His dark blond hair is pulled back from his face into that ponytail I always loved, but he’s no longer clean-shaven, and the stubble darkening his jaw takes my breath away. He was always lean and toned, but the intervening years have broadened his chest, and sweet baby Jesus, his biceps are the stuff of legend.
Despicable need curls low in my gut, desire springing to life like a ravenous tiger. I grip the key so hard the metal gouges my flesh, but it does nothing to halt the unwanted hormones flooding my body.
His cocky grin as he eyes my legs causes goose bumps to chase over my exposed skin. It’s like I’ve tumbled back in time and have become the same besotted girl who melted every time Ty turned his sapphire-blue gaze her way.
I should get out of here before he comes any closer, but I’m paralyzed, drinking him in, despite the ghostly fear constricting my chest.
Not fear of Ty. Never that. But of his club and everything it represents.
He’s almost within touching distance before his gaze slides from my breasts to my face. For an eternal moment, it’s like the world stands still, just me and him, no history or recriminations between us. And then he blinks, disbelief replacing the predator, and reality smashes back in.
“Jas?” His voice is smoky, sexy, just the way I remember, and inside I’m seventeen again—needy and desperate and overawed that the gorgeous Ty even noticed me, never mind anything else.
I’m not seventeen. And I’m sure as hell not that girl anymore.
“Ty.” My voice is cool and doesn’t betray my thoughts, thanks to years of learning how to mask my true feelings. Although, I guess the therapy helped, too. “It’s been a while.”
Not long enough. I need to leave before he sees the hunger in my eyes. Ten years is too long to still want someone, but I’ve always known that. I just don’t want him to realize it, that’s all.
Great plan. Such a shame I can’t follow it through.
No fucking way.
The words pound through my head, raw and brutal, as Jasmine O’Brien fills every jagged corner of my mind.
She stands there with a strange, distant smile on her face, as though it hasn’t been ten years since she walked out on me.
Ten fucking years. There’s nothing left to say.
“Yeah.” I answer anyway, can’t help myself. Never could, when it came to Jas. Shut the fuck up. Walk on. She’s nothing to me anymore.
“You’re looking well.”
Is she for real? That’s all she has to say to me after all this time?
I drag in a deep breath. Five minutes ago, I was checking her out, turned on by the way that plain black dress looked so damn hot on her. I usually go for the obvious, chicks who are dying for a piece of me, not women who cover everything up. The easy lay suits me. I don’t want to work for pussy. But something about this chick was different.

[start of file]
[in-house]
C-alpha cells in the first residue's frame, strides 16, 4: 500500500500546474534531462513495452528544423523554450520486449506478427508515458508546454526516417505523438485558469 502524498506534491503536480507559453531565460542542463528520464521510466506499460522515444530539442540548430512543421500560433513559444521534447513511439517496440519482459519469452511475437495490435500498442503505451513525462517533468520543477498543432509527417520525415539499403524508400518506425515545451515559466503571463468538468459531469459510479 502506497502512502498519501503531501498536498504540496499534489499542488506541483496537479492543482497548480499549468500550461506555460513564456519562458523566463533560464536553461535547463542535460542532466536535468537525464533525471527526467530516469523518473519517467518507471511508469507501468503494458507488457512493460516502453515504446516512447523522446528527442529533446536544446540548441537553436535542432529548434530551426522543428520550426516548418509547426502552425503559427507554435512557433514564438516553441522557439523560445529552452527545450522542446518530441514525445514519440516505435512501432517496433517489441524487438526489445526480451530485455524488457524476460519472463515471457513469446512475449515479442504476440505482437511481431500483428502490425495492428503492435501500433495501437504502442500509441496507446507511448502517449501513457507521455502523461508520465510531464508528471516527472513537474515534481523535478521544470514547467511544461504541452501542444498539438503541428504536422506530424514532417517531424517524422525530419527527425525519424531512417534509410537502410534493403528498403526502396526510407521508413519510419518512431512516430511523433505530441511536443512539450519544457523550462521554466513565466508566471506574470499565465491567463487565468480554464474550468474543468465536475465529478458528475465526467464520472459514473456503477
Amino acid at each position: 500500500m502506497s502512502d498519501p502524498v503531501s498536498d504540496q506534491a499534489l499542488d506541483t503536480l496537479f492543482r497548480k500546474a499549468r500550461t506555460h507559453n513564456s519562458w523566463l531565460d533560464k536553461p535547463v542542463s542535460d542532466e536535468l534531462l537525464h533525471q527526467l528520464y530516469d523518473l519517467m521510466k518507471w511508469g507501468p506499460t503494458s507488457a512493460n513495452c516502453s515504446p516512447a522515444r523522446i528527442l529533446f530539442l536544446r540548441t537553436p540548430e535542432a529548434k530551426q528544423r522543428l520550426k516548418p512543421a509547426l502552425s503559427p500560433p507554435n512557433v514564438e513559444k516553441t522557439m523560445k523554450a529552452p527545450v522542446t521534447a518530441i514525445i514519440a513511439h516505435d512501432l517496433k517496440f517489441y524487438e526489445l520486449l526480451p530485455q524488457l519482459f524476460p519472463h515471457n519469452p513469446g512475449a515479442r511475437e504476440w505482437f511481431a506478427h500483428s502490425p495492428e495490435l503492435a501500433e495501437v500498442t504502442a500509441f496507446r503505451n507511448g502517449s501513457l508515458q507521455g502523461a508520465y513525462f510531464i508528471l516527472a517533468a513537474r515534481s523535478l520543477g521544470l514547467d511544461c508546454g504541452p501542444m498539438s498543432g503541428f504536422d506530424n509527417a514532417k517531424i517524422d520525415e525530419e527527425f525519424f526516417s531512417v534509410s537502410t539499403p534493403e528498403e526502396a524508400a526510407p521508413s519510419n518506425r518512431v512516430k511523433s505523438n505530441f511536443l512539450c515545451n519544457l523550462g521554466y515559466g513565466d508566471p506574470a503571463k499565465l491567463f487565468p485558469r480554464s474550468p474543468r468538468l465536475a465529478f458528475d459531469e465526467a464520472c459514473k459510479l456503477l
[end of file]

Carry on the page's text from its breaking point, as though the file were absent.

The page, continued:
The irony chokes me. Yeah, she’s different all right. She’s buttoned up and out of place, and by the way I reacted before I’d seen her face, it seems the same twisted chemical reaction that hooked me all those years ago still burns between us.
I dredge up my so-called trademark smile, the one that has chicks in the club dropping to their knees. The smile that Jas once told me was the reason she first fell for me.
Her expression doesn’t even flicker, and red-hot anger blazes through me. What did I expect? That she’d beg me to forgive her? Ask for a second chance?
Drag me into the back of her car for a quick, mindless fuck?
My dick throbs, and that pisses me off more than ever. I narrow my eyes so she can’t see the lust, and ignore her attempt at small talk. “What’re you doing here?” It hits me that she must’ve come here to see me. She’s in my territory, right opposite the Hammer. Had she been about to go in? Or had she just come out?
She’s not been back to L.A. in years. Not that I’ve ever stalked her, but word gets around. I would’ve known.
“Oh.” For the first time, uncertainty flickers across her face, reminding me of my Jas, and it’s like a punch to the gut. It vanishes in a second, and she gives me another bland, impersonal smile that scrapes along my nerves like barbed wire. “My mom passed away a few days ago. I’m just seeing to her affairs.”
My anger drains as I catch the haunted look in her eyes before she lowers her lashes. “Shit, Jas. I’m sorry.”
Her mom wasn’t that great to Jas when she was growing up, but she was still her mom, and I guess Jas loved her, even though they hadn’t seen each other in years. For a wild, crazy second, I almost pull her into my arms, the way I would’ve when we were dating. I scowl and hunch my shoulders. It’s been a long time since anyone has needed me the way she did. She was the only one who ever saw the other side of me, the side that didn’t belong to the Bastards. A dull pain grips my chest. That hidden side of me died the day she left, but some nights I’d give almost anything just so I could let down my fucking guard again.